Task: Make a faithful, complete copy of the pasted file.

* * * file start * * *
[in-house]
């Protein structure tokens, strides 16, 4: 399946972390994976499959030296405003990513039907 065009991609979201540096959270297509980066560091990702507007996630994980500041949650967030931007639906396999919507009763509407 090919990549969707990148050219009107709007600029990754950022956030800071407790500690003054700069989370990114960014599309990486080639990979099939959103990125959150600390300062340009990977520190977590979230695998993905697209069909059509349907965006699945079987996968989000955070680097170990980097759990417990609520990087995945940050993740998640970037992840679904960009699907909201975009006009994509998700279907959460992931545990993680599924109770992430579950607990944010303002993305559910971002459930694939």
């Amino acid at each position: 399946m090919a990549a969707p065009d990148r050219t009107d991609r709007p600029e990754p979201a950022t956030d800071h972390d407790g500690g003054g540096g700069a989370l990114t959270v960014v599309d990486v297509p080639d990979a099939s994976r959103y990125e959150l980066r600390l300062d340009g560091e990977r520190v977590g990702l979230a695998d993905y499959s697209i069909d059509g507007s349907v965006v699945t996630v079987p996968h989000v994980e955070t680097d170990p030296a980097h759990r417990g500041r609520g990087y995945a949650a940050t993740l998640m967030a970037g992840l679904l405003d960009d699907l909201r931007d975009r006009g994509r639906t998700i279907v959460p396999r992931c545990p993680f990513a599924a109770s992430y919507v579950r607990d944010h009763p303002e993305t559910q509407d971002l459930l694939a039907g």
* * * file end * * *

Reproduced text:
[in-house]
């Protein structure tokens, strides 16, 4: 399946972390994976499959030296405003990513039907 065009991609979201540096959270297509980066560091990702507007996630994980500041949650967030931007639906396999919507009763509407 090919990549969707990148050219009107709007600029990754950022956030800071407790500690003054700069989370990114960014599309990486080639990979099939959103990125959150600390300062340009990977520190977590979230695998993905697209069909059509349907965006699945079987996968989000955070680097170990980097759990417990609520990087995945940050993740998640970037992840679904960009699907909201975009006009994509998700279907959460992931545990993680599924109770992430579950607990944010303002993305559910971002459930694939």
């Amino acid at each position: 399946m090919a990549a969707p065009d990148r050219t009107d991609r709007p600029e990754p979201a950022t956030d800071h972390d407790g500690g003054g540096g700069a989370l990114t959270v960014v599309d990486v297509p080639d990979a099939s994976r959103y990125e959150l980066r600390l300062d340009g560091e990977r520190v977590g990702l979230a695998d993905y499959s697209i069909d059509g507007s349907v965006v699945t996630v079987p996968h989000v994980e955070t680097d170990p030296a980097h759990r417990g500041r609520g990087y995945a949650a940050t993740l998640m967030a970037g992840l679904l405003d960009d699907l909201r931007d975009r006009g994509r639906t998700i279907v959460p396999r992931c545990p993680f990513a599924a109770s992430y919507v579950r607990d944010h009763p303002e993305t559910q509407d971002l459930l694939a039907g």